Just in time for Conservation Week, Predator Free Cambridge was out and about laying four trap lines around Lake Te Kō Utu last Saturday. With two lines around to the top of the lake’s reserve and two around the bottom, rats will have 45 traps spaced out around the lake to choose from – a move that should ensure they will not be decimating the native birds that nest there in the summer.
Each trap is housed in a wooden box with mesh on either end and a hole for the rat to enter. The traps are baited with peanut butter, which organiser Peter Russell said, “works a treat on rodents.”
The construction of the boxes, which are screwed shut, means the bait and dead rats will be out of the weather and avoids the possibility of curious children or pets being injured by the traps inside.
Peter and his daughter, Bella Russell (15), baked a rat cake for the occasion, which was welcome sustenance for the ten volunteers who turned out to place the boxes and install the traps around the lake.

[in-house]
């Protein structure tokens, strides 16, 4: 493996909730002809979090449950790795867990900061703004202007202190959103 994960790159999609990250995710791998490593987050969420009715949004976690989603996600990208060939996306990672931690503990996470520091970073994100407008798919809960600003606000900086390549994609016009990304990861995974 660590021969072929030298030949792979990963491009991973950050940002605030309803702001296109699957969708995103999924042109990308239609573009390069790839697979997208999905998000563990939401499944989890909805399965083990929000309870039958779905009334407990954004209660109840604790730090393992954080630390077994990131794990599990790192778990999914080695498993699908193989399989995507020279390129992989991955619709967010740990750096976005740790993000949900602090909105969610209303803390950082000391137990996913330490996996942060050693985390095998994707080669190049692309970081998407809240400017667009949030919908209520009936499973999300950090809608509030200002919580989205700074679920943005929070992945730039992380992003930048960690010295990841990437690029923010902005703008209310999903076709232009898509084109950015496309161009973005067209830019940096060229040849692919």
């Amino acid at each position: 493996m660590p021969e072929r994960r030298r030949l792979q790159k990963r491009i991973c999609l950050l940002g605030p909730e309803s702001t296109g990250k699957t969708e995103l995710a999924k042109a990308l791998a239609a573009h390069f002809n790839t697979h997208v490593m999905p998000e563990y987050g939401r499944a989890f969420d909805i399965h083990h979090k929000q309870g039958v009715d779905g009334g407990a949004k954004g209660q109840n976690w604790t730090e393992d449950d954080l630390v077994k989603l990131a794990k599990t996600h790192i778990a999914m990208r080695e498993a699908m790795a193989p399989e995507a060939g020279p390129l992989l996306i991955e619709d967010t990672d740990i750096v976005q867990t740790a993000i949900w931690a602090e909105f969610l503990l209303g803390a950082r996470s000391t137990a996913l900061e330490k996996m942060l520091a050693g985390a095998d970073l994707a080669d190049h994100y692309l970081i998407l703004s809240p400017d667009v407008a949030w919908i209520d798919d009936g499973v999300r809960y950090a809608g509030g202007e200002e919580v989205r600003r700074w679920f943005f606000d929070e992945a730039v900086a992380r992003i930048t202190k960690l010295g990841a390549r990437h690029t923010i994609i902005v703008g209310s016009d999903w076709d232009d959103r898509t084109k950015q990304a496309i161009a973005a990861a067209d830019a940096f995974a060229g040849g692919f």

Predator Free Cambridge kicked off around a year ago, but Peter said it has really taken off in the past six months as more sponsors have got onboard.
The group has also received a grant from the Department of Conservation (DoC) to work with schools and early childhood centres, aiming to get in at the grass-roots level with the younger generation as the country moves towards its predator-free goal of 2050, he added.
Predator Free Cambridge has the goal of one trap in every five backyards across Cambridge, which Peter said is the standard for predator-free organisations nationwide.
The group thanked New World Cambridge for the peanut butter, Bunnings Warehouse New Zealand for spray paint and stencils for marking the boxes and Coffee Club for providing coffee to volunteers after the working bee.